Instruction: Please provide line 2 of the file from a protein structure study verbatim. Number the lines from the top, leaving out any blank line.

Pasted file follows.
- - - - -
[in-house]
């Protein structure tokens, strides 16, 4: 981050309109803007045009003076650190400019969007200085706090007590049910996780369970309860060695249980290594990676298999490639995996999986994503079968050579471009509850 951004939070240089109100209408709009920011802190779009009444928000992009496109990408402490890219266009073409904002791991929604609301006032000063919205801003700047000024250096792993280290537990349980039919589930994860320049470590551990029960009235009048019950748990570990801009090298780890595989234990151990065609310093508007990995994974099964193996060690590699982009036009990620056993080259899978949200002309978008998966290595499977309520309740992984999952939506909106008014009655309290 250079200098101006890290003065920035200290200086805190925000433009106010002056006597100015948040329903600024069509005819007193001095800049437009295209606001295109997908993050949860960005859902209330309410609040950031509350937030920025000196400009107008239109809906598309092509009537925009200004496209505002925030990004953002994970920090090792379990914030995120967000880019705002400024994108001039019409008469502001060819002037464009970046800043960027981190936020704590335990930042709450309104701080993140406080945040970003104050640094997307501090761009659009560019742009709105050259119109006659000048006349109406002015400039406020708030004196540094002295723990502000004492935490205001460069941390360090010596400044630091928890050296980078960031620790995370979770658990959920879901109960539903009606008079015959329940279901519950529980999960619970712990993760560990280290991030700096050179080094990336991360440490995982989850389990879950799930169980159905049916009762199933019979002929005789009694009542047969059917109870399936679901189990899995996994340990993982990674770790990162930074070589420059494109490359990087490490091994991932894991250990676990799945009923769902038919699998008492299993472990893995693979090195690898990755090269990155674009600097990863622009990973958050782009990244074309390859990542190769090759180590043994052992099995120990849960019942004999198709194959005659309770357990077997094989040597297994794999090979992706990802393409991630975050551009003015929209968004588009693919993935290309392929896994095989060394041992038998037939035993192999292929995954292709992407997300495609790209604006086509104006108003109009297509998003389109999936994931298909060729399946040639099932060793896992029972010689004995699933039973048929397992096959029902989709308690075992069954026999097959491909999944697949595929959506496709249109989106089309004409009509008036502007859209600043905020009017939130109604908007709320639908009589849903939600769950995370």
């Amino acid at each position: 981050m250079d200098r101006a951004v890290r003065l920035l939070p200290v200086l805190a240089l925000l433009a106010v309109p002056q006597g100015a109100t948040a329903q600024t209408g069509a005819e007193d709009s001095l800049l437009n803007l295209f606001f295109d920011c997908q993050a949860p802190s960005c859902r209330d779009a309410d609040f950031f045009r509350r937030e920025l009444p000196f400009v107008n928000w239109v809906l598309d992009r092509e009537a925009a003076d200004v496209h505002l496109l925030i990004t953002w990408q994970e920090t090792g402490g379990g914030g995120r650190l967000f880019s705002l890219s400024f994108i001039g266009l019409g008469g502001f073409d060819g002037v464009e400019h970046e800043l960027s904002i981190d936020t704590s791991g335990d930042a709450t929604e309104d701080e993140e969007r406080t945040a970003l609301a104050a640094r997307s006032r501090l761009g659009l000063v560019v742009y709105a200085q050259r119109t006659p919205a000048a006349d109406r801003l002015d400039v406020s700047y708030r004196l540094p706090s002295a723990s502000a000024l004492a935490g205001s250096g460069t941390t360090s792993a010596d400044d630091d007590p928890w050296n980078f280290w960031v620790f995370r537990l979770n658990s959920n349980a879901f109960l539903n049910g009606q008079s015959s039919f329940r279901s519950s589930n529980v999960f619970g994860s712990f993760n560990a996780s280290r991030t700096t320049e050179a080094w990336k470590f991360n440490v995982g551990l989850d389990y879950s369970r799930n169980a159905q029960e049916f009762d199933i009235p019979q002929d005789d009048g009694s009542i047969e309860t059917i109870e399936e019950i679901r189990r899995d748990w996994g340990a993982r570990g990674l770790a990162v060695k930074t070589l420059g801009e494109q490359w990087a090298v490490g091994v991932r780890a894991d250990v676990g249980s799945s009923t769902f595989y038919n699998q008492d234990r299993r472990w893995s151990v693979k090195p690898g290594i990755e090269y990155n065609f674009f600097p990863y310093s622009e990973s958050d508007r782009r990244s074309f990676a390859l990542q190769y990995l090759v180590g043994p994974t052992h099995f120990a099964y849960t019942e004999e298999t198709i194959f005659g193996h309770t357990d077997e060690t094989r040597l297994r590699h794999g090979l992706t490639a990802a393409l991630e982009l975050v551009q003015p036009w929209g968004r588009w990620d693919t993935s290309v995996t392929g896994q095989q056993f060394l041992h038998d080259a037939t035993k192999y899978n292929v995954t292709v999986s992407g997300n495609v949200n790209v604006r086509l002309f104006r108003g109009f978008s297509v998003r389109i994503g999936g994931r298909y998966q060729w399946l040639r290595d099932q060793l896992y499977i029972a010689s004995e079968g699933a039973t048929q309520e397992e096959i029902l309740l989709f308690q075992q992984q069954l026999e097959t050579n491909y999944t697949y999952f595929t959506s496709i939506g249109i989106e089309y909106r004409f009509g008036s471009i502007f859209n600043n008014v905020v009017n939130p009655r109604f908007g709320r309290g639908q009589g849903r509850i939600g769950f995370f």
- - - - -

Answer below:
């Protein structure tokens, strides 16, 4: 981050309109803007045009003076650190400019969007200085706090007590049910996780369970309860060695249980290594990676298999490639995996999986994503079968050579471009509850 951004939070240089109100209408709009920011802190779009009444928000992009496109990408402490890219266009073409904002791991929604609301006032000063919205801003700047000024250096792993280290537990349980039919589930994860320049470590551990029960009235009048019950748990570990801009090298780890595989234990151990065609310093508007990995994974099964193996060690590699982009036009990620056993080259899978949200002309978008998966290595499977309520309740992984999952939506909106008014009655309290 250079200098101006890290003065920035200290200086805190925000433009106010002056006597100015948040329903600024069509005819007193001095800049437009295209606001295109997908993050949860960005859902209330309410609040950031509350937030920025000196400009107008239109809906598309092509009537925009200004496209505002925030990004953002994970920090090792379990914030995120967000880019705002400024994108001039019409008469502001060819002037464009970046800043960027981190936020704590335990930042709450309104701080993140406080945040970003104050640094997307501090761009659009560019742009709105050259119109006659000048006349109406002015400039406020708030004196540094002295723990502000004492935490205001460069941390360090010596400044630091928890050296980078960031620790995370979770658990959920879901109960539903009606008079015959329940279901519950529980999960619970712990993760560990280290991030700096050179080094990336991360440490995982989850389990879950799930169980159905049916009762199933019979002929005789009694009542047969059917109870399936679901189990899995996994340990993982990674770790990162930074070589420059494109490359990087490490091994991932894991250990676990799945009923769902038919699998008492299993472990893995693979090195690898990755090269990155674009600097990863622009990973958050782009990244074309390859990542190769090759180590043994052992099995120990849960019942004999198709194959005659309770357990077997094989040597297994794999090979992706990802393409991630975050551009003015929209968004588009693919993935290309392929896994095989060394041992038998037939035993192999292929995954292709992407997300495609790209604006086509104006108003109009297509998003389109999936994931298909060729399946040639099932060793896992029972010689004995699933039973048929397992096959029902989709308690075992069954026999097959491909999944697949595929959506496709249109989106089309004409009509008036502007859209600043905020009017939130109604908007709320639908009589849903939600769950995370």